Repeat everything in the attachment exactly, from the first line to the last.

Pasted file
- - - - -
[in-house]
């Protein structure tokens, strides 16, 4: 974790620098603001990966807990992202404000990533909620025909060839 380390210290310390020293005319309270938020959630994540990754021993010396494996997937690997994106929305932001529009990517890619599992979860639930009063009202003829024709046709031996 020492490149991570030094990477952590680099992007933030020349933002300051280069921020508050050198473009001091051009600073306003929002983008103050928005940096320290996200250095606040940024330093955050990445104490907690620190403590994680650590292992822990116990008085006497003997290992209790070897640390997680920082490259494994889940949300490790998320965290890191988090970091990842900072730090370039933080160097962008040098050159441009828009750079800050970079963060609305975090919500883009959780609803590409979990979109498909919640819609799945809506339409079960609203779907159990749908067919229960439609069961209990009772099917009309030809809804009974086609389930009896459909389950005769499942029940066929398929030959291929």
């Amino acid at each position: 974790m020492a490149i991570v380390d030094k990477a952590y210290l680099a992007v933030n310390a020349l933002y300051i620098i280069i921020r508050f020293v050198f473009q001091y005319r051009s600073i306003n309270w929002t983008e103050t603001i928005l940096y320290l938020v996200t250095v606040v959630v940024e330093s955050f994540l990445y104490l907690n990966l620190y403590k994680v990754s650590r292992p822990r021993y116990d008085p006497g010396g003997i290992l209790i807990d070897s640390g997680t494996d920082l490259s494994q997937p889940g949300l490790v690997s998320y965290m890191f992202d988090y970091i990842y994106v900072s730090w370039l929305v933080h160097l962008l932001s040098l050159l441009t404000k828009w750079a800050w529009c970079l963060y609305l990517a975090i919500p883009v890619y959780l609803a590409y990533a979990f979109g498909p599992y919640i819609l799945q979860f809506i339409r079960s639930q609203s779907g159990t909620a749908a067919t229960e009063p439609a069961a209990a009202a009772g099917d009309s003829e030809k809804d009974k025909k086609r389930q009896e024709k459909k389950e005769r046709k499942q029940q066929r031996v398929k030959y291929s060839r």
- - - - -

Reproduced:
[in-house]
């Protein structure tokens, strides 16, 4: 974790620098603001990966807990992202404000990533909620025909060839 380390210290310390020293005319309270938020959630994540990754021993010396494996997937690997994106929305932001529009990517890619599992979860639930009063009202003829024709046709031996 020492490149991570030094990477952590680099992007933030020349933002300051280069921020508050050198473009001091051009600073306003929002983008103050928005940096320290996200250095606040940024330093955050990445104490907690620190403590994680650590292992822990116990008085006497003997290992209790070897640390997680920082490259494994889940949300490790998320965290890191988090970091990842900072730090370039933080160097962008040098050159441009828009750079800050970079963060609305975090919500883009959780609803590409979990979109498909919640819609799945809506339409079960609203779907159990749908067919229960439609069961209990009772099917009309030809809804009974086609389930009896459909389950005769499942029940066929398929030959291929």
């Amino acid at each position: 974790m020492a490149i991570v380390d030094k990477a952590y210290l680099a992007v933030n310390a020349l933002y300051i620098i280069i921020r508050f020293v050198f473009q001091y005319r051009s600073i306003n309270w929002t983008e103050t603001i928005l940096y320290l938020v996200t250095v606040v959630v940024e330093s955050f994540l990445y104490l907690n990966l620190y403590k994680v990754s650590r292992p822990r021993y116990d008085p006497g010396g003997i290992l209790i807990d070897s640390g997680t494996d920082l490259s494994q997937p889940g949300l490790v690997s998320y965290m890191f992202d988090y970091i990842y994106v900072s730090w370039l929305v933080h160097l962008l932001s040098l050159l441009t404000k828009w750079a800050w529009c970079l963060y609305l990517a975090i919500p883009v890619y959780l609803a590409y990533a979990f979109g498909p599992y919640i819609l799945q979860f809506i339409r079960s639930q609203s779907g159990t909620a749908a067919t229960e009063p439609a069961a209990a009202a009772g099917d009309s003829e030809k809804d009974k025909k086609r389930q009896e024709k459909k389950e005769r046709k499942q029940q066929r031996v398929k030959y291929s060839r």